Wanted: Women Hackers
Legitimate hacking is more commonly known as computer science. The field is expected to grow throughout the decade. The latest estimates indicate 1.4 million computer-related jobs will open up in the next 10 years. Americans can let these jobs be filled by foreign graduates of computer science or they can take steps to encourage their daughters to learn to design software and analyze code.
According to multiple studies, two of the most important factors for women choosing a career are a good salary and flexibility. Along with engineering, computer science is at the top of careers that provide both. In addition, computer skills are extremely portable, giving women the ability to move more freely around the country, or the world, without losing seniority or tenure the way they would in teaching, nursing, and other so-called “pink collar” jobs.
The salary difference alone is significant. The average teacher earns $45,000 to $55,000. The median salary for someone with a computer science degree is $80,000 to $100,000. Do the math: that’s virtually a doubling of salary for the same four years of study at the same college.
The numbers, however, are far from promising. Despite the fact that computer science careers offer the elements women want, only 0.4% of women entering college choose that field of study. Even more dismally, the percentage of women graduating with computer science degrees has fallen dramatically just as computers have gained importance in society. Today, only 18% of degrees are earned by women compared to 29% in 1991.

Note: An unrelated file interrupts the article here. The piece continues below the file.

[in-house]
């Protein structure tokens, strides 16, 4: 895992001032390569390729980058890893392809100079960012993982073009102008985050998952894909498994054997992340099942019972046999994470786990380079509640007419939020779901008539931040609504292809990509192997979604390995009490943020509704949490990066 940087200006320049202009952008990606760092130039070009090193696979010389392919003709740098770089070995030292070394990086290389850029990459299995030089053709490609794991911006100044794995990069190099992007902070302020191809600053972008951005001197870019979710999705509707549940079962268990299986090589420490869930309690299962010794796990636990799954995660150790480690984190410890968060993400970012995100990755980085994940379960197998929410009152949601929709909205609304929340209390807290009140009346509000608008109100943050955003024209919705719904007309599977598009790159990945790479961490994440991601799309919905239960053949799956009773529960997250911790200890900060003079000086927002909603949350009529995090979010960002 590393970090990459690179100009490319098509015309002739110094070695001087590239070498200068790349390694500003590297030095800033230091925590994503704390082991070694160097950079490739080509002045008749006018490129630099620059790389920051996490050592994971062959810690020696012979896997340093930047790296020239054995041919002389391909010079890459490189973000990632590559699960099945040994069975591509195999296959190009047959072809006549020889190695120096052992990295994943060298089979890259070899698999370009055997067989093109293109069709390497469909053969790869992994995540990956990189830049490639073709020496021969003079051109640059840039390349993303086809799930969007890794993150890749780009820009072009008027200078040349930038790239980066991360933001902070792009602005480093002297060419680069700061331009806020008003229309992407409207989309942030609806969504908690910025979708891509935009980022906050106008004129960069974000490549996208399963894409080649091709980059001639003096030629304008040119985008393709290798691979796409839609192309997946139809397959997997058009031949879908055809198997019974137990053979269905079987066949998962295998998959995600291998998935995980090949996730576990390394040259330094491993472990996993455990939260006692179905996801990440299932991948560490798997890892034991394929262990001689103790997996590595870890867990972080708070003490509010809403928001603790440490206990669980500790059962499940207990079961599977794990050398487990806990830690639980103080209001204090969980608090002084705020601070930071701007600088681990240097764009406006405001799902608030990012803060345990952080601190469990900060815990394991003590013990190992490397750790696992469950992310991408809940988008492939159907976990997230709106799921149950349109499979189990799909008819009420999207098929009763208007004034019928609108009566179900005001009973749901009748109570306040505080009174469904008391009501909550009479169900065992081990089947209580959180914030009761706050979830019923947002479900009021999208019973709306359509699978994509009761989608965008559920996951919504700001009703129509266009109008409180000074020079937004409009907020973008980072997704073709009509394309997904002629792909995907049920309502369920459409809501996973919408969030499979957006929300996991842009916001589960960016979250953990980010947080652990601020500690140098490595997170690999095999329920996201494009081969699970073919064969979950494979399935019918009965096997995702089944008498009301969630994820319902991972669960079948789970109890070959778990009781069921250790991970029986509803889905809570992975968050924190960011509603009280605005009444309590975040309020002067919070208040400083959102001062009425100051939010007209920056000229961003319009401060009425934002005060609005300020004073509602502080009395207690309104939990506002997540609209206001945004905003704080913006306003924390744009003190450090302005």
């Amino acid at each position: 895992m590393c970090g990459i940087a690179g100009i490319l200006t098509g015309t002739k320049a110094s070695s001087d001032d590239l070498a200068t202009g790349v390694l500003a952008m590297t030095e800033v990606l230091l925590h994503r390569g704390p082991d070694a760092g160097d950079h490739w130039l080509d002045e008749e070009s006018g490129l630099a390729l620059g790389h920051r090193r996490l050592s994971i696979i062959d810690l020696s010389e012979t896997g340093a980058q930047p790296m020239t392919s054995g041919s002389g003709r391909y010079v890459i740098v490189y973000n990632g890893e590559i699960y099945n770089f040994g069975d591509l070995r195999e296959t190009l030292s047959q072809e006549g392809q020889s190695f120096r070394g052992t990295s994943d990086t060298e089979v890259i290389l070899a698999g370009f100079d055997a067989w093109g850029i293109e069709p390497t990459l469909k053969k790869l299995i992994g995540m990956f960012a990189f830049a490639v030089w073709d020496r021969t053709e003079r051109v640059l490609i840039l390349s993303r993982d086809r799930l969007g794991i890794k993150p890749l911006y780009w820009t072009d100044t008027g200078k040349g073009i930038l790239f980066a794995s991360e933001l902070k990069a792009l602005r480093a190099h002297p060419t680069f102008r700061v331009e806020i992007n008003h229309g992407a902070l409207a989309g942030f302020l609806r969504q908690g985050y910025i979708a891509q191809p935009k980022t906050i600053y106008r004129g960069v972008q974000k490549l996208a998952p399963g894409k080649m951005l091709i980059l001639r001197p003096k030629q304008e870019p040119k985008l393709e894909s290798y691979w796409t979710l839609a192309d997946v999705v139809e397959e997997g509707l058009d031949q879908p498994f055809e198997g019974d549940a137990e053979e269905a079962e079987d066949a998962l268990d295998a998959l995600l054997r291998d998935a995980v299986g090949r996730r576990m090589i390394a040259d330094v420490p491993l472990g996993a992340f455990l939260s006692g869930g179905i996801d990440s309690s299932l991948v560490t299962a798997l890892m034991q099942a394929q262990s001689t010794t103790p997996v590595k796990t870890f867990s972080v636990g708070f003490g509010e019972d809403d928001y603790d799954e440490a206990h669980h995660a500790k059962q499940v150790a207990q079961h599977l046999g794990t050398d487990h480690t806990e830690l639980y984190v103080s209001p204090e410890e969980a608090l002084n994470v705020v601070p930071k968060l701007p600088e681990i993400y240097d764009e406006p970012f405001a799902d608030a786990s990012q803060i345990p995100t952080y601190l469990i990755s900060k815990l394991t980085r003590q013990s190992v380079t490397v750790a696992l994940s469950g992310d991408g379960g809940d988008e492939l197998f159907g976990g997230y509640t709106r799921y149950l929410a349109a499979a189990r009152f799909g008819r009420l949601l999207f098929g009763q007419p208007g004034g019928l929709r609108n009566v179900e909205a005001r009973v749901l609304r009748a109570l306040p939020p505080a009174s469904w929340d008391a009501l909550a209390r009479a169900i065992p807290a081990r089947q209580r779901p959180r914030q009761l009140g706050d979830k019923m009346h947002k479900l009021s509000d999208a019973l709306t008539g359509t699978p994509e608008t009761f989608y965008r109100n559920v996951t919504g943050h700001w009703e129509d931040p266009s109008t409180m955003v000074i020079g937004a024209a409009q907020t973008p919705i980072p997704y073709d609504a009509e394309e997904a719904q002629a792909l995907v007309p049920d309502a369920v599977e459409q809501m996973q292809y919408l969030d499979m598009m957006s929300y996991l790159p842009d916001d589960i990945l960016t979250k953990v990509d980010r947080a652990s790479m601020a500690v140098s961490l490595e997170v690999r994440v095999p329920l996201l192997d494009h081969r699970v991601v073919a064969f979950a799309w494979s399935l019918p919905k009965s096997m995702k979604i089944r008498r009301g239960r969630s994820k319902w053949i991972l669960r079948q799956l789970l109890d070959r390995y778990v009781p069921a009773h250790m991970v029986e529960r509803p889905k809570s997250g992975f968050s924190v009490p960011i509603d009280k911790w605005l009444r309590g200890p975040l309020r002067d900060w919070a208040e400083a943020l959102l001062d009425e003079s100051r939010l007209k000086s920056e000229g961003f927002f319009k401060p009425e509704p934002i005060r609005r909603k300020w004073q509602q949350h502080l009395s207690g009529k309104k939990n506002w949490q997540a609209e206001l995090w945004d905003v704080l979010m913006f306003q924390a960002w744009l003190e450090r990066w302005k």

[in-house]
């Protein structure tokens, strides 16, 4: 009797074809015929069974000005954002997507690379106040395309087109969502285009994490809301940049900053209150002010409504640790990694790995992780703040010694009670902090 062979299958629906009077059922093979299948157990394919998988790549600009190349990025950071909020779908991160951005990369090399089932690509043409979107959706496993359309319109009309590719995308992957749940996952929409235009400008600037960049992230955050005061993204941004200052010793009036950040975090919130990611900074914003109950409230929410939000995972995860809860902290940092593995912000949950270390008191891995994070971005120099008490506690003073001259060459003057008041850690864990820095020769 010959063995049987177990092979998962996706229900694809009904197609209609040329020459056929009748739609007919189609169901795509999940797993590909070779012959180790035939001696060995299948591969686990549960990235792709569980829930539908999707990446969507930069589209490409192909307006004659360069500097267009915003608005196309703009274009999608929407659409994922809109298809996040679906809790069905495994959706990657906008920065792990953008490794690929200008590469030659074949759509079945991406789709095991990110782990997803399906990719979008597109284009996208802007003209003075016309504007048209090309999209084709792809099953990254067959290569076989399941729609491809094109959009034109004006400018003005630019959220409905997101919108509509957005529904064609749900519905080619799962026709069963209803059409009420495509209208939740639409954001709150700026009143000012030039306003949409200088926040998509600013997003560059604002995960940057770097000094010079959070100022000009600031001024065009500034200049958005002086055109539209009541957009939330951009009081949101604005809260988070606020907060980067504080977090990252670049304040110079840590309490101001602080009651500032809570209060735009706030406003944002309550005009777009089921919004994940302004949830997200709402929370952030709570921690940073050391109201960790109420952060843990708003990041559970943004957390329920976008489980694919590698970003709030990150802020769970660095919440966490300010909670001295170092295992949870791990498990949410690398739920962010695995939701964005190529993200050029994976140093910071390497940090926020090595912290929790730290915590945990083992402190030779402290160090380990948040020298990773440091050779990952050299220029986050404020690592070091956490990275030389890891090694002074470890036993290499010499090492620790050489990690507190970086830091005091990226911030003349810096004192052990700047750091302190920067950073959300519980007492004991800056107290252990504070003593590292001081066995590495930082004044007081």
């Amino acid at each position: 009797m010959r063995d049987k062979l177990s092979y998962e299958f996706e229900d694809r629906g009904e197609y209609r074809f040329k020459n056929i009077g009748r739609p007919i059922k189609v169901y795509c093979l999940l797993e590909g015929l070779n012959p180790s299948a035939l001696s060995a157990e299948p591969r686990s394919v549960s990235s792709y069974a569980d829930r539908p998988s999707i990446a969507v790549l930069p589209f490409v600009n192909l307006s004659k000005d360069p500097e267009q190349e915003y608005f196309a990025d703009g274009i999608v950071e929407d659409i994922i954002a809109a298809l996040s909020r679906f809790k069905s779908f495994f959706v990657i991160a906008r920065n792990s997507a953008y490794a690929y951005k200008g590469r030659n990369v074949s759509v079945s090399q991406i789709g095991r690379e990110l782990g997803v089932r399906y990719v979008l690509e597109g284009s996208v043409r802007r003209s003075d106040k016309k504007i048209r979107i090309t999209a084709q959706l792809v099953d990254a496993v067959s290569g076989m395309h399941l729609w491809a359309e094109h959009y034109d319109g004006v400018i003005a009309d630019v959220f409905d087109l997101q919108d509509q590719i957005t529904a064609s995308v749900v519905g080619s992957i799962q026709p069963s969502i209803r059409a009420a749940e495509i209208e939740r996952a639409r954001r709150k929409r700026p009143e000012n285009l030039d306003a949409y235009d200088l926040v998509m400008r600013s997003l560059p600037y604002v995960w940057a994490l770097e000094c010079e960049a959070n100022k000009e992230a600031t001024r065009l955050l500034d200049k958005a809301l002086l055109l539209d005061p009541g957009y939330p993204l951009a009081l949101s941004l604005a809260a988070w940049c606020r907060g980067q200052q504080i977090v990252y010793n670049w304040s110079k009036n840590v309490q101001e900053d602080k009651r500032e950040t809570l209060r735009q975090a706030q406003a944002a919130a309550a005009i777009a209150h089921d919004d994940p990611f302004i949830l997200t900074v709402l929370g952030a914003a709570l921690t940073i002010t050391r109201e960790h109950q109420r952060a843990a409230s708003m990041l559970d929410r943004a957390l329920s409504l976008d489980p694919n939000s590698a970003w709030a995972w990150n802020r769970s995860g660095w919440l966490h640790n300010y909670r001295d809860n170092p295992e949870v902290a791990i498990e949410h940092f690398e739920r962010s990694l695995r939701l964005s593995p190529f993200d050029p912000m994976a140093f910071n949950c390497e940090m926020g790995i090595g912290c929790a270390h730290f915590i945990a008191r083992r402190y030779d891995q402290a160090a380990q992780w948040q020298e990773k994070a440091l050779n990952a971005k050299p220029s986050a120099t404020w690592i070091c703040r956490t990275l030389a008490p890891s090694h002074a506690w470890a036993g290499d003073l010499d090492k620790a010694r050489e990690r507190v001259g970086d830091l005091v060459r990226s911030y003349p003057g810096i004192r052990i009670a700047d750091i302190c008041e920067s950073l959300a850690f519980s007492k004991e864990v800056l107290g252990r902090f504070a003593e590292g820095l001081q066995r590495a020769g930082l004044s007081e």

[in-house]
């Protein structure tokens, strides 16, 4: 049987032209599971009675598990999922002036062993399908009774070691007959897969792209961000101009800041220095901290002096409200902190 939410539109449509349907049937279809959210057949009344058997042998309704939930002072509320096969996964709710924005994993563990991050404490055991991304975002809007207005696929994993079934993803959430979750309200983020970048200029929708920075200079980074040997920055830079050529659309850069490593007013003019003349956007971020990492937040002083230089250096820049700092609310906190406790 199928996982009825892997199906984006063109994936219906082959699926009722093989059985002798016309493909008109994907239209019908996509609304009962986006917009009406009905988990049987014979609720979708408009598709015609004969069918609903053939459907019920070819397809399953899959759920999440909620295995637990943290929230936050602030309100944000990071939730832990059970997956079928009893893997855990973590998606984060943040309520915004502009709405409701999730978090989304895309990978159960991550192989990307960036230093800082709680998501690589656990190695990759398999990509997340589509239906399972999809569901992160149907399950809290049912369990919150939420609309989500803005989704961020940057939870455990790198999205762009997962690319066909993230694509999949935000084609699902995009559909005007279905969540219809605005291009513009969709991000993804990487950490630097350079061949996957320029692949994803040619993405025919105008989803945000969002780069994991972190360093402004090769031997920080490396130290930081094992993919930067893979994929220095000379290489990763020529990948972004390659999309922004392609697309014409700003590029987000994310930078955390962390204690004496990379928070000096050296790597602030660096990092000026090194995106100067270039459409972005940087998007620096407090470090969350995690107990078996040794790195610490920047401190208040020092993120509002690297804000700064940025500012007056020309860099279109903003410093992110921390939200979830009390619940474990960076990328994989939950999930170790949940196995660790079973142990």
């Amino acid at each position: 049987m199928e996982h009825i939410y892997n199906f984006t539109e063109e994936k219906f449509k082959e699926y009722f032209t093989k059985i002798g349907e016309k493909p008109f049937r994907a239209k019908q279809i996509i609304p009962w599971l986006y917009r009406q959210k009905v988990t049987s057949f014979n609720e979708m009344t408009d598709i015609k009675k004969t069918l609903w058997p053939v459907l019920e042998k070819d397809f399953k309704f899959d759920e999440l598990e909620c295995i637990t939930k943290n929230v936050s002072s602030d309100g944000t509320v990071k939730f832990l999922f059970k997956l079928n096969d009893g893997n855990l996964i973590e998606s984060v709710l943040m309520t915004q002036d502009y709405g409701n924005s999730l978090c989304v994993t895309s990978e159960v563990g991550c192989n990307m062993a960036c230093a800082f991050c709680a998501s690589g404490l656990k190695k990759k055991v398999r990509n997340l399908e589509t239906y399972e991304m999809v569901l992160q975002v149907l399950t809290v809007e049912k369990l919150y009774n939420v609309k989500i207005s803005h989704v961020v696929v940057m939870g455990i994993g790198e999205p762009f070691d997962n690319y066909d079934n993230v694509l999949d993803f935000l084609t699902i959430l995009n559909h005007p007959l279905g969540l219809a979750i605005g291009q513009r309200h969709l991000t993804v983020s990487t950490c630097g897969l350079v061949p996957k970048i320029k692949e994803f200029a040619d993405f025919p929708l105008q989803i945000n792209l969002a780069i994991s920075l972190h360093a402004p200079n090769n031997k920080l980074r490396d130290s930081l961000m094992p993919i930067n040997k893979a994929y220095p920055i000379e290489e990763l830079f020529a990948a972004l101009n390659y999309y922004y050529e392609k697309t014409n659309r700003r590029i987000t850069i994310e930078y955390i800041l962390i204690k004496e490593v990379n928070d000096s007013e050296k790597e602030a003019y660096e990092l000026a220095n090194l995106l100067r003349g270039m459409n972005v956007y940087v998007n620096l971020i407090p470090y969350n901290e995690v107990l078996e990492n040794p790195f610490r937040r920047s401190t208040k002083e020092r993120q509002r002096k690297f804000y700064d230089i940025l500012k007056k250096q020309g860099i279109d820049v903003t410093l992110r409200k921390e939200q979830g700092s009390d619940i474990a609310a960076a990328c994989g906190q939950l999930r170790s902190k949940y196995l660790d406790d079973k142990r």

Several organizations and programs are working to improve the participation of women in computer science. These vary greatly in focus, though the intent is the same: get young girls and women to consider computer science as a career.
One such program is “Girls Who Code,” a special program for middle and high school students that teaches programming skills. Another example is the Sciences and Entertainment Exchange that offers science consulting to television and movie writers and producers to increase the visibility of science professions and give girls — and boys — visible role models.
Angie Perlman is an education and tech blogger whose work has been published on tech, news, and education sites for nearly a decade. She has written about everything from high school lesson plans to degree planning and intertwining of tech and education.